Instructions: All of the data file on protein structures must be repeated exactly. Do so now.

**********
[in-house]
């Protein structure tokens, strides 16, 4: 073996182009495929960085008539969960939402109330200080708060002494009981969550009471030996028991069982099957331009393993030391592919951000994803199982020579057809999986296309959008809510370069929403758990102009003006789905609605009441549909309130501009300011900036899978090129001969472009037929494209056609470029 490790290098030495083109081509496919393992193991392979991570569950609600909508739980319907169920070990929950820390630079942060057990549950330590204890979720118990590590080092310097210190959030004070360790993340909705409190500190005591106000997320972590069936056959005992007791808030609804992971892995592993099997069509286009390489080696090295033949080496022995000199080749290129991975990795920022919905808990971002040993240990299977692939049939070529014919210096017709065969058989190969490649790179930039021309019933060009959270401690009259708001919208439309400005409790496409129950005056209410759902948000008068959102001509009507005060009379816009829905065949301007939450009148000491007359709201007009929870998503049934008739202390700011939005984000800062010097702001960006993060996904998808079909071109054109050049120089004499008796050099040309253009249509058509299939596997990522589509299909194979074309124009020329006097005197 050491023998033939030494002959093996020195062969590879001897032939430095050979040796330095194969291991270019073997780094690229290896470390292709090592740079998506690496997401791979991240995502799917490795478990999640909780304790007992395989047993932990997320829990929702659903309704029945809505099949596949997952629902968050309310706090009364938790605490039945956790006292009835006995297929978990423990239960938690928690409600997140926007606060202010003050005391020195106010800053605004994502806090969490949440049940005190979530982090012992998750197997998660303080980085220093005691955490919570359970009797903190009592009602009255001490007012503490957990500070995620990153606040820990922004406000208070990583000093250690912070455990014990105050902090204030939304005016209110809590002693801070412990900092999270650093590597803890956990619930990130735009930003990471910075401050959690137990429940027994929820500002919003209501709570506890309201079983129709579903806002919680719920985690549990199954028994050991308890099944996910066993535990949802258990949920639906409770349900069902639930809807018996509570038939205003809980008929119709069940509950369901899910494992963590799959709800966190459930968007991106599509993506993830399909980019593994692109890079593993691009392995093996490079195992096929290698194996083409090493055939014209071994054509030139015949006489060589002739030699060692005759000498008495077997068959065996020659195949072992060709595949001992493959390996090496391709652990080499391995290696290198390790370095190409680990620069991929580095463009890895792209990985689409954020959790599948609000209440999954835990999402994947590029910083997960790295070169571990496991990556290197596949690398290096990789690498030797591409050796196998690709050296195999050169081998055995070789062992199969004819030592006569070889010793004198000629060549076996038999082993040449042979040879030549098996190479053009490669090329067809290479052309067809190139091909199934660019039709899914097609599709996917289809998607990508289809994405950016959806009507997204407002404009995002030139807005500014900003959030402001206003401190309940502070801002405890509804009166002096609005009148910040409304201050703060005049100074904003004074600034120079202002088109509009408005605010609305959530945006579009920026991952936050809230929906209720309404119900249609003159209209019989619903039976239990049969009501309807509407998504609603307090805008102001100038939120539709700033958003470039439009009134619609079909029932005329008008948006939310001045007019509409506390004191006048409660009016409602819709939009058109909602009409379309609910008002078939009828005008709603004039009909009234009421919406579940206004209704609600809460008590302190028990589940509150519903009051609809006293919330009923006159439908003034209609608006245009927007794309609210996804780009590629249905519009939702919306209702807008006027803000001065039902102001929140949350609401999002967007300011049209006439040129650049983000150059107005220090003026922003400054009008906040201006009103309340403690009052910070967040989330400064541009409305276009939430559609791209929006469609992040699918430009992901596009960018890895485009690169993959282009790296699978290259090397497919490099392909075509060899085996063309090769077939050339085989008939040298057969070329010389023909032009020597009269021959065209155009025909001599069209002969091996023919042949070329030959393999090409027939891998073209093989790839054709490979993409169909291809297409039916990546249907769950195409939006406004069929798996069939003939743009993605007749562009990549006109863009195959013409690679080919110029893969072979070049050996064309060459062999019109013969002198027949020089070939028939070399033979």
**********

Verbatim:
[in-house]
């Protein structure tokens, strides 16, 4: 073996182009495929960085008539969960939402109330200080708060002494009981969550009471030996028991069982099957331009393993030391592919951000994803199982020579057809999986296309959008809510370069929403758990102009003006789905609605009441549909309130501009300011900036899978090129001969472009037929494209056609470029 490790290098030495083109081509496919393992193991392979991570569950609600909508739980319907169920070990929950820390630079942060057990549950330590204890979720118990590590080092310097210190959030004070360790993340909705409190500190005591106000997320972590069936056959005992007791808030609804992971892995592993099997069509286009390489080696090295033949080496022995000199080749290129991975990795920022919905808990971002040993240990299977692939049939070529014919210096017709065969058989190969490649790179930039021309019933060009959270401690009259708001919208439309400005409790496409129950005056209410759902948000008068959102001509009507005060009379816009829905065949301007939450009148000491007359709201007009929870998503049934008739202390700011939005984000800062010097702001960006993060996904998808079909071109054109050049120089004499008796050099040309253009249509058509299939596997990522589509299909194979074309124009020329006097005197 050491023998033939030494002959093996020195062969590879001897032939430095050979040796330095194969291991270019073997780094690229290896470390292709090592740079998506690496997401791979991240995502799917490795478990999640909780304790007992395989047993932990997320829990929702659903309704029945809505099949596949997952629902968050309310706090009364938790605490039945956790006292009835006995297929978990423990239960938690928690409600997140926007606060202010003050005391020195106010800053605004994502806090969490949440049940005190979530982090012992998750197997998660303080980085220093005691955490919570359970009797903190009592009602009255001490007012503490957990500070995620990153606040820990922004406000208070990583000093250690912070455990014990105050902090204030939304005016209110809590002693801070412990900092999270650093590597803890956990619930990130735009930003990471910075401050959690137990429940027994929820500002919003209501709570506890309201079983129709579903806002919680719920985690549990199954028994050991308890099944996910066993535990949802258990949920639906409770349900069902639930809807018996509570038939205003809980008929119709069940509950369901899910494992963590799959709800966190459930968007991106599509993506993830399909980019593994692109890079593993691009392995093996490079195992096929290698194996083409090493055939014209071994054509030139015949006489060589002739030699060692005759000498008495077997068959065996020659195949072992060709595949001992493959390996090496391709652990080499391995290696290198390790370095190409680990620069991929580095463009890895792209990985689409954020959790599948609000209440999954835990999402994947590029910083997960790295070169571990496991990556290197596949690398290096990789690498030797591409050796196998690709050296195999050169081998055995070789062992199969004819030592006569070889010793004198000629060549076996038999082993040449042979040879030549098996190479053009490669090329067809290479052309067809190139091909199934660019039709899914097609599709996917289809998607990508289809994405950016959806009507997204407002404009995002030139807005500014900003959030402001206003401190309940502070801002405890509804009166002096609005009148910040409304201050703060005049100074904003004074600034120079202002088109509009408005605010609305959530945006579009920026991952936050809230929906209720309404119900249609003159209209019989619903039976239990049969009501309807509407998504609603307090805008102001100038939120539709700033958003470039439009009134619609079909029932005329008008948006939310001045007019509409506390004191006048409660009016409602819709939009058109909602009409379309609910008002078939009828005008709603004039009909009234009421919406579940206004209704609600809460008590302190028990589940509150519903009051609809006293919330009923006159439908003034209609608006245009927007794309609210996804780009590629249905519009939702919306209702807008006027803000001065039902102001929140949350609401999002967007300011049209006439040129650049983000150059107005220090003026922003400054009008906040201006009103309340403690009052910070967040989330400064541009409305276009939430559609791209929006469609992040699918430009992901596009960018890895485009690169993959282009790296699978290259090397497919490099392909075509060899085996063309090769077939050339085989008939040298057969070329010389023909032009020597009269021959065209155009025909001599069209002969091996023919042949070329030959393999090409027939891998073209093989790839054709490979993409169909291809297409039916990546249907769950195409939006406004069929798996069939003939743009993605007749562009990549006109863009195959013409690679080919110029893969072979070049050996064309060459062999019109013969002198027949020089070939028939070399033979």